Fitch Rates Duke Energy Progress' FMBs 'A+'
KEY RATING DRIVERS
Credit Profile: Credit metrics are moderately weak for the rating level, but expected by Fitch to improve in 2016 and beyond due to a full year of contractual revenue from a wholesale power contract with the North Carolina Eastern Municipal Power Agency (NCEMPA), a pending request to increase base rates in Souh Carolina and recovery of energy efficiency costs through an annual rider in South Carolina with adjusted rates effective Jan. 1, 2017. Over the next three years, Fitch expects FFO lease-adjusted leverage to average about 4x and adjusted debt/EBITDAR 3.6x compared with 4.5x and 4x, respectively, in 2015.
Constructive Regulatory Environment: Regulation in North Carolina (NC), DEP's primary regulatory jurisdiction, and South Carolina (SC) is considered to be constructive by Fitch. Regulations in both states permit annual adjustments to recover fuel, demand side management, energy efficiency and certain renewable costs on a timely basis. Authorized returns are generally at or above the industry average. NC regulators may also pre-approve the prudence and projected cost of new base load generating projects, reducing cost recovery risk.
Substantial Capex Plan: Planned capex over the next five years of $8.5 billion is about $1 billion more than the prior five-year period. After maintenance capex, new generation needed later in this decade, environmental expenditures, including coal ash remediation, and nuclear fuel account for the largest share of the spending plan. The new generation includes two 280 MW combined-cycle natural gas plants that are part of a $1.1 billion plan to modernize DEP's electric system and retire the Asheville coal plant. Fitch expects the capex plan to be funded in a manner to support existing ratings.
Coal Ash Legislation: Coal ash remediation will require substantial capital investment over the next 15 years. Although the amount and timing of the expenditures remain uncertain, recently enacted legislation for dealing with coal ash ponds provides the NC Department of Environmental Quality (NCDEQ) more flexibility to establish the timing and closure options, which ultimately determines the cost. Although Fitch expects the costs to be recoverable from rate payers, an accelerated time-frame and higher cost could weaken credit metrics.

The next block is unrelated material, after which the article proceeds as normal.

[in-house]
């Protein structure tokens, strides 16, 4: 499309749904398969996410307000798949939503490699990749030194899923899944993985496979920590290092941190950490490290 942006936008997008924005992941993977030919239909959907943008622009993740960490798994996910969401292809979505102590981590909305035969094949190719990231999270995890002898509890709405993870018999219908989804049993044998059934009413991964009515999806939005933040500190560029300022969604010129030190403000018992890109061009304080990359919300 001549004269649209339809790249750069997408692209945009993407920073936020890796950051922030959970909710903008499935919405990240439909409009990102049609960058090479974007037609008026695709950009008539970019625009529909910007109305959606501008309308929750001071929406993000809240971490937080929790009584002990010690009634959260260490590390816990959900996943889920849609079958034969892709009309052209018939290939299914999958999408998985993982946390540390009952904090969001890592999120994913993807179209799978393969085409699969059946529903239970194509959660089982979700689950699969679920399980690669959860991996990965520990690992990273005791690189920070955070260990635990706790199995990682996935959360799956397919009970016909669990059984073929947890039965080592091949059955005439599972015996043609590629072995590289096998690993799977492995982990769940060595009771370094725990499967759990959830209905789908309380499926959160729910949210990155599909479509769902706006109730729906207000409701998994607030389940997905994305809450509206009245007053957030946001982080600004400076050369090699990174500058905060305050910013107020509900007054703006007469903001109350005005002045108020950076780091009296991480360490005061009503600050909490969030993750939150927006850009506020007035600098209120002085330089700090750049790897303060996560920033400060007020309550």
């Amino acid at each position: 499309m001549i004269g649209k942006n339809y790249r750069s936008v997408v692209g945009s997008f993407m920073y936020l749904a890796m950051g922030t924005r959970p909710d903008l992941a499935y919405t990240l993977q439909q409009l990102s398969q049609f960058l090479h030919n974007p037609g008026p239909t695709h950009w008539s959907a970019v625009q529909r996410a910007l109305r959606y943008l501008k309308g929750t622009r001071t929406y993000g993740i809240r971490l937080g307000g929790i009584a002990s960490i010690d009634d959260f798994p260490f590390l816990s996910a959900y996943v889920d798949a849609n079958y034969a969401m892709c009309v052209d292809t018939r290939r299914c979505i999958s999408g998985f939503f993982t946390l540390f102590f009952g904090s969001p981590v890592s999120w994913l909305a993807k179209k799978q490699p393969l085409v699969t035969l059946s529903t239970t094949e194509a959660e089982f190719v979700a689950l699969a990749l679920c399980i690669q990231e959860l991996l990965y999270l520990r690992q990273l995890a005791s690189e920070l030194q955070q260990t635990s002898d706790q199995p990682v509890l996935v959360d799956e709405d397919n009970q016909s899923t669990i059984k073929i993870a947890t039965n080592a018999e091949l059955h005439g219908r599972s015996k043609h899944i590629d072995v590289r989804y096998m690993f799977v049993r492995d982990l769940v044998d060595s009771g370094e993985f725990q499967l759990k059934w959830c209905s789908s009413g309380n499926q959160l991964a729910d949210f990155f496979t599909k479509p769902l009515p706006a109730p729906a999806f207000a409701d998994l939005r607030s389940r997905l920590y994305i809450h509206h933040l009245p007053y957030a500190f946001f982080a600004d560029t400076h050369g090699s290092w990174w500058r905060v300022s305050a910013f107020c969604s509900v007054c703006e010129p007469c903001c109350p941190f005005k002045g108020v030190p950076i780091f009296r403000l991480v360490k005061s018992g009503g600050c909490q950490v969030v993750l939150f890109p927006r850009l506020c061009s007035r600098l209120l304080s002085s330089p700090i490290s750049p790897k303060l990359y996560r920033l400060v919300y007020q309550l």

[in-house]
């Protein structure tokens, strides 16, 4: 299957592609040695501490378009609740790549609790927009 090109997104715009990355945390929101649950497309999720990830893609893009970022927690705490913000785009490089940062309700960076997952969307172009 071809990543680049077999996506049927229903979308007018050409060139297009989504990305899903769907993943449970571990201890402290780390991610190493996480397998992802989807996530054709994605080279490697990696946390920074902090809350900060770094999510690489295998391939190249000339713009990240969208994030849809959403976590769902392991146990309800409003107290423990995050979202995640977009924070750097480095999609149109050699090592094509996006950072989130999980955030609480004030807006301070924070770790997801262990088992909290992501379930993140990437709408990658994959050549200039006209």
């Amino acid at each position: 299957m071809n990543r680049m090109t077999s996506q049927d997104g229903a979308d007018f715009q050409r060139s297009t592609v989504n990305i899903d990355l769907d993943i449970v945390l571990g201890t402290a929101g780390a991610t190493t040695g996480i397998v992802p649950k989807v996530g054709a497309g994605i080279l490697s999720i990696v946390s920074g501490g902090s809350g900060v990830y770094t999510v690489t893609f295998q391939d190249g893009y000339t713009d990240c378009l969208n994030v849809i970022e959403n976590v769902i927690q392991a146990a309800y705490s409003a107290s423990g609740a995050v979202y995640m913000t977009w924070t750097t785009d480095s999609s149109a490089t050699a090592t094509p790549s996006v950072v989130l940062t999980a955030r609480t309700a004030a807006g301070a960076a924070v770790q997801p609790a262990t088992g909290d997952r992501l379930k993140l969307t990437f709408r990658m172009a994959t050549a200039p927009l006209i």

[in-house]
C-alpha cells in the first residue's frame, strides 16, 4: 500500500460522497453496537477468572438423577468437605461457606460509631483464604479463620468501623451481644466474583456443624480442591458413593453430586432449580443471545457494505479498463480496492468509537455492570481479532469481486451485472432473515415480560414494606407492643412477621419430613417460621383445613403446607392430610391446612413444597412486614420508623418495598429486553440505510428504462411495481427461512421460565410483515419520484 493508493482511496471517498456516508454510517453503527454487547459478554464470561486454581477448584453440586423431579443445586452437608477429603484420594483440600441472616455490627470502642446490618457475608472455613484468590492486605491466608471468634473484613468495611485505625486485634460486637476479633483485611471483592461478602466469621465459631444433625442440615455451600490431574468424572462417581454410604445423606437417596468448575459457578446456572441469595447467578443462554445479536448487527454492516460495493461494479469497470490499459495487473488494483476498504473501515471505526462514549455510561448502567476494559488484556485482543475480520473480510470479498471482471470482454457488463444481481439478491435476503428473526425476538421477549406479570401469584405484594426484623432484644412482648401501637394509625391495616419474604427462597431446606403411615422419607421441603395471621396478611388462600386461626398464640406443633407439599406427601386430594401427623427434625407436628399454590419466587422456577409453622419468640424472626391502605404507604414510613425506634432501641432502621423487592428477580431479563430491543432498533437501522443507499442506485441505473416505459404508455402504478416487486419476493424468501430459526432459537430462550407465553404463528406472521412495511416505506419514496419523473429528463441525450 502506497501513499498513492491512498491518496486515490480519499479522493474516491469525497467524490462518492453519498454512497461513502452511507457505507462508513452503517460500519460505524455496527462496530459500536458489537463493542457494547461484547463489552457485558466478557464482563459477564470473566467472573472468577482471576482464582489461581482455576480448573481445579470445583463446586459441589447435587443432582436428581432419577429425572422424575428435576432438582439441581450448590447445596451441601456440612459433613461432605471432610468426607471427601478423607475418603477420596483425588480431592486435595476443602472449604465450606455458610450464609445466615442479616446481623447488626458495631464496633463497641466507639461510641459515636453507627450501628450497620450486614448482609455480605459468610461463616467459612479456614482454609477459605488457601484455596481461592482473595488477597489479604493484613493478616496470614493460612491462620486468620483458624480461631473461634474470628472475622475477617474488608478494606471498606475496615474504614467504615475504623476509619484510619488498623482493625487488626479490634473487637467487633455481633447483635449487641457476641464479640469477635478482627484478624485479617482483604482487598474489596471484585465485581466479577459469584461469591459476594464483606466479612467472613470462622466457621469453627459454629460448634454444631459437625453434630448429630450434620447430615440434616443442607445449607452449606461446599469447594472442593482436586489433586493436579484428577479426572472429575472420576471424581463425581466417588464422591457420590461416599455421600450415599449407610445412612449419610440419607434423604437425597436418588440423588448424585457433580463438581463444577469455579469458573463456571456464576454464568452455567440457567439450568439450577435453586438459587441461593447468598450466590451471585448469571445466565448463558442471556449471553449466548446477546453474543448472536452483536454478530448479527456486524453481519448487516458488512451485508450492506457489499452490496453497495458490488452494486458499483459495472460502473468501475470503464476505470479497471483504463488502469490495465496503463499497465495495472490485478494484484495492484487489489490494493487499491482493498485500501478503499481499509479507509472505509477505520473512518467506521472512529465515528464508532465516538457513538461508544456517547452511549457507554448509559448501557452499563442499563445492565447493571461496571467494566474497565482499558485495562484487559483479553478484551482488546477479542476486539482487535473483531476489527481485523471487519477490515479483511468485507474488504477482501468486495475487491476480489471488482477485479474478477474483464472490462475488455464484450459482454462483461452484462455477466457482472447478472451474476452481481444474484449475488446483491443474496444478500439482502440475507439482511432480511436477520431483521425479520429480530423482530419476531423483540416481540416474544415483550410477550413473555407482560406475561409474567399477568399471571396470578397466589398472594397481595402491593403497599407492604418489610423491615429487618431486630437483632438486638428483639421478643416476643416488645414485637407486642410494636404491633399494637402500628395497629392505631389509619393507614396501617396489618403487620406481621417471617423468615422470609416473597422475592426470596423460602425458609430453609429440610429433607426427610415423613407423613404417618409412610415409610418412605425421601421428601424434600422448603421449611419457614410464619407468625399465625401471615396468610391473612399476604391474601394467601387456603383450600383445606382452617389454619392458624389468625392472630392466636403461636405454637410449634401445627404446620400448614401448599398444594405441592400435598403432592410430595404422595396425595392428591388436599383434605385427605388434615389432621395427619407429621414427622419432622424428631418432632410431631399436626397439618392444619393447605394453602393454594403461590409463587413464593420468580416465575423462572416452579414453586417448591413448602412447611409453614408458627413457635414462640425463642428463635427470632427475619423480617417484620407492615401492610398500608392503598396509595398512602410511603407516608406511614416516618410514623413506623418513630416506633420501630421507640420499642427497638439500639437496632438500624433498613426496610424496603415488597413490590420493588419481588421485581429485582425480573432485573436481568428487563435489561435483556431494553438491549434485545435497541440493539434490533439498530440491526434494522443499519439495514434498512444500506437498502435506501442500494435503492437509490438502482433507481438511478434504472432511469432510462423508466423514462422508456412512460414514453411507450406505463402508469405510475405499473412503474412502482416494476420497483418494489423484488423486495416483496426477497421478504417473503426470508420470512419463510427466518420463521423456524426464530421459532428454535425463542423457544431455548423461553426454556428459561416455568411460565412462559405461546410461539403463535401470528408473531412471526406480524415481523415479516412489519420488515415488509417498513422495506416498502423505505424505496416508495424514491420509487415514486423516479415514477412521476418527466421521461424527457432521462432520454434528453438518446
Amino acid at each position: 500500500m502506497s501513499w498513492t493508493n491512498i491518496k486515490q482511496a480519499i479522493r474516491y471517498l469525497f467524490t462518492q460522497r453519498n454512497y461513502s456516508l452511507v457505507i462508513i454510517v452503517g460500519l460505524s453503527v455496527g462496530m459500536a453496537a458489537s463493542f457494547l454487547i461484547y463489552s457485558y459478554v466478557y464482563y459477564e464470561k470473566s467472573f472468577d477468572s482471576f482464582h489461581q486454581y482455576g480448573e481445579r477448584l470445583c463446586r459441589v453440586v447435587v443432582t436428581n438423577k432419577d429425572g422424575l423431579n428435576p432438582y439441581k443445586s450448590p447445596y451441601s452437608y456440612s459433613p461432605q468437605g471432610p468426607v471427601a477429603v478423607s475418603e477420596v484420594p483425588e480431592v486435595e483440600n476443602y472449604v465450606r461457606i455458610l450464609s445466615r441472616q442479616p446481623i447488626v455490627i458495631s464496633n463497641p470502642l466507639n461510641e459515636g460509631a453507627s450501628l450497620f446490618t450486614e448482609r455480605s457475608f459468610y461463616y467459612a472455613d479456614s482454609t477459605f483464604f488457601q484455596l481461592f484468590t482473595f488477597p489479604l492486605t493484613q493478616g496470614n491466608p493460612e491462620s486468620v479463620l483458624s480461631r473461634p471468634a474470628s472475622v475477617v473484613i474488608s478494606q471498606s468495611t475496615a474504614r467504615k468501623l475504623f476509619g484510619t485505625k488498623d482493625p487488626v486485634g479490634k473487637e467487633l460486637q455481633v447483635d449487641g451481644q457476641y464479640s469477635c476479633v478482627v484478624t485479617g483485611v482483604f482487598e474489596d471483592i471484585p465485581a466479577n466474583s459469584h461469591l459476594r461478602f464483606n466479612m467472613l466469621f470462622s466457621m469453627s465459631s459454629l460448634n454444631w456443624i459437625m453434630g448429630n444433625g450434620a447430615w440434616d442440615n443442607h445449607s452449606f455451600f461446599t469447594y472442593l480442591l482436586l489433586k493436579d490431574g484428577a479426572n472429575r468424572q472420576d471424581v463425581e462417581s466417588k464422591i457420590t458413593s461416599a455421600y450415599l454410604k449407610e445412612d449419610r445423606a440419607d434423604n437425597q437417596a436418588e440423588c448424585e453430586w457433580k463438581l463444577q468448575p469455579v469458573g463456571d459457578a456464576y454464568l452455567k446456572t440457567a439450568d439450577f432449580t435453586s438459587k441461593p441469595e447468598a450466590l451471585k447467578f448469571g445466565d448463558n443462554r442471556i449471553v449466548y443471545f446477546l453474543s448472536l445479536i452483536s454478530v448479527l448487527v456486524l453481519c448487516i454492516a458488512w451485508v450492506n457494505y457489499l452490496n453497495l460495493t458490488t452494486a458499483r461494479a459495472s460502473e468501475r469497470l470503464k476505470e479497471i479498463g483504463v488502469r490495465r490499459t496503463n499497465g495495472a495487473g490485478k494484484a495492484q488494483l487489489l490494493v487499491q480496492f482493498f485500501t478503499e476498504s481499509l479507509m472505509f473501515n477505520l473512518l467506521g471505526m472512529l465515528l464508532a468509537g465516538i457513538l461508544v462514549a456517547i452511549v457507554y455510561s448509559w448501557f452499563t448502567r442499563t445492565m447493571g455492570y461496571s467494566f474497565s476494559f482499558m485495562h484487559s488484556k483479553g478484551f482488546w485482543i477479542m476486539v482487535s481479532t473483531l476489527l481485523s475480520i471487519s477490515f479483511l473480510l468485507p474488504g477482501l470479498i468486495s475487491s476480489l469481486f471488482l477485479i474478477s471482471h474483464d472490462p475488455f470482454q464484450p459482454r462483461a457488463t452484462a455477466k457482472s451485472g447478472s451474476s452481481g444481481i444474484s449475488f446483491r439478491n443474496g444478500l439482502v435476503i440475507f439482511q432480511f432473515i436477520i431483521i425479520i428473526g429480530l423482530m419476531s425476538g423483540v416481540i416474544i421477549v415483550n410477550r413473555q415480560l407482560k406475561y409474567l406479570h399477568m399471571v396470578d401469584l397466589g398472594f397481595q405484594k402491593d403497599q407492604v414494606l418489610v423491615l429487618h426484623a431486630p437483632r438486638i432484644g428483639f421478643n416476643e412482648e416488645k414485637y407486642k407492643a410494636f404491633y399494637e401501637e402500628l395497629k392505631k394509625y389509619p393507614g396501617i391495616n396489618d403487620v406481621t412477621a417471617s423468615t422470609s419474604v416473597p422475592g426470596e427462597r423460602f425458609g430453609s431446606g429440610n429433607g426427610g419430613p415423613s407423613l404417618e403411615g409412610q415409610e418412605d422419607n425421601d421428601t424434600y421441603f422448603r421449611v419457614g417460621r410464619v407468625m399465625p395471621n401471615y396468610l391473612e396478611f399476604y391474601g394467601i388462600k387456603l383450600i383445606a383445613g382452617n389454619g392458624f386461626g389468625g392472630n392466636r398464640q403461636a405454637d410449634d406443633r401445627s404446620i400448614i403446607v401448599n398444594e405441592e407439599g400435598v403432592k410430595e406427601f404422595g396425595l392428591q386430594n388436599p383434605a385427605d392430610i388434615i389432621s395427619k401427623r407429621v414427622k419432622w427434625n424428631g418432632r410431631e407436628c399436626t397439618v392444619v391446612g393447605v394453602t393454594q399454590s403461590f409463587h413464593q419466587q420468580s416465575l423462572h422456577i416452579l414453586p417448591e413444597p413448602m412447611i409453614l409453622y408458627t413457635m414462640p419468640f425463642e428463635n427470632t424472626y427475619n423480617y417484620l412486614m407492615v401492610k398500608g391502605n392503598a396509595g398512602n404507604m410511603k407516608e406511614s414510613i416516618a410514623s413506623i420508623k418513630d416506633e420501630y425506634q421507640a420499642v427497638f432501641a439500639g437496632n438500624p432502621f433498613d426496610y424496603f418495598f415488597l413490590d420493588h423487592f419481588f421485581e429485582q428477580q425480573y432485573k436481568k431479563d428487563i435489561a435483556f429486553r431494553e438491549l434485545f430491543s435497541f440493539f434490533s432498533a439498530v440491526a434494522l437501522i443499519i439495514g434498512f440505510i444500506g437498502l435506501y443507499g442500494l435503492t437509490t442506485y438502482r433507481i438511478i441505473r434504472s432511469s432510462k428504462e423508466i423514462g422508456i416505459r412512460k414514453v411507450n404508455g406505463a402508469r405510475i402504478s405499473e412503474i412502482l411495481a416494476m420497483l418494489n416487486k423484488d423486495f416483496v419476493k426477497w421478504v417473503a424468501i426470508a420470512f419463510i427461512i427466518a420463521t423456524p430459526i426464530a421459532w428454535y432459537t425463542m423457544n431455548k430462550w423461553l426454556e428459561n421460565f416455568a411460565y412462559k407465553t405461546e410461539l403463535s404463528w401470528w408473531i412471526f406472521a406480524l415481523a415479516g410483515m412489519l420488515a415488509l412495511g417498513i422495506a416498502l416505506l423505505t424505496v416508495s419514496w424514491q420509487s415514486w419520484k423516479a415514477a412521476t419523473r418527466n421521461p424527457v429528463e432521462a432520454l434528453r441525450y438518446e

Rate Filing: DEP requested a $79 million (14.5%) rate increase in SC based on a 10.75% return on equity (ROE) and 53% equity ratio in July 2016. Major generation investments account for the majority of the rate filing. A final decision is expected by year-end with new rates effect Jan. 1, 2017. The rate filing is the first base rate increase in SC in 28 years. DEP also filed a request in SC to recover $39 million in energy efficiency and demand side management costs through an annual rider mechanism effective Jan. 1, 2017. The rider reflects approximately $8.5 million incurred during the 2015 test period and $30.8 million forecasted for the 2017 rate year. Previously, SC regulators approved DEP's request to recover $32 million for energy efficiency programs in 2015.
Fitch's key assumptions within the rating case for DEP include:
--Constructive outcome in pending SC rate case;
--Continued recovery of costs related to energy efficiency and demand side management;
--Retail sales growth of approximately 0.5% - 1.0% annually;
--Timely execution of $8.5 billion capex plan;
--Ash pond remediation costs are recoverable from ratepayers.
Positive Rating Action: Ratings could be upgraded should, on a sustained basis, adjusted debt/EBITDAR and FFO lease-adjusted leverage fall below 3.3x and 3.7x, respectively.
Negative Rating Action: Ratings could be downgraded should, on a sustained basis, FFO lease-adjusted leverage exceeds 4.3x and/or FFO fixed-charge coverage falls below 4.7x. Ratings could also be downgraded if there is a material adverse change in the constructive regulatory environment in NC or a significant increase in the cost of closing DEP's coal ash ponds.
Liquidity to supplement internal cash flow is provided primarily through a committed bank credit facility and participation in a corporate money pool. DEP has a $1.0 billion sub-borrowing limit as of June 30, 2016, in a $7.5 billion master credit facility shared with its corporate parent, Duke Energy Corp. (DUK) and its utility affiliates. DUK has the unilateral ability to increase DEP's sub-borrowing limit up to a maximum of $1.4 billion. DEP also participates in a corporate money pool. DUK's CP borrowings and excess utility affiliate cash are the primary source of funds for the money pool. The credit facility extends to January 2020.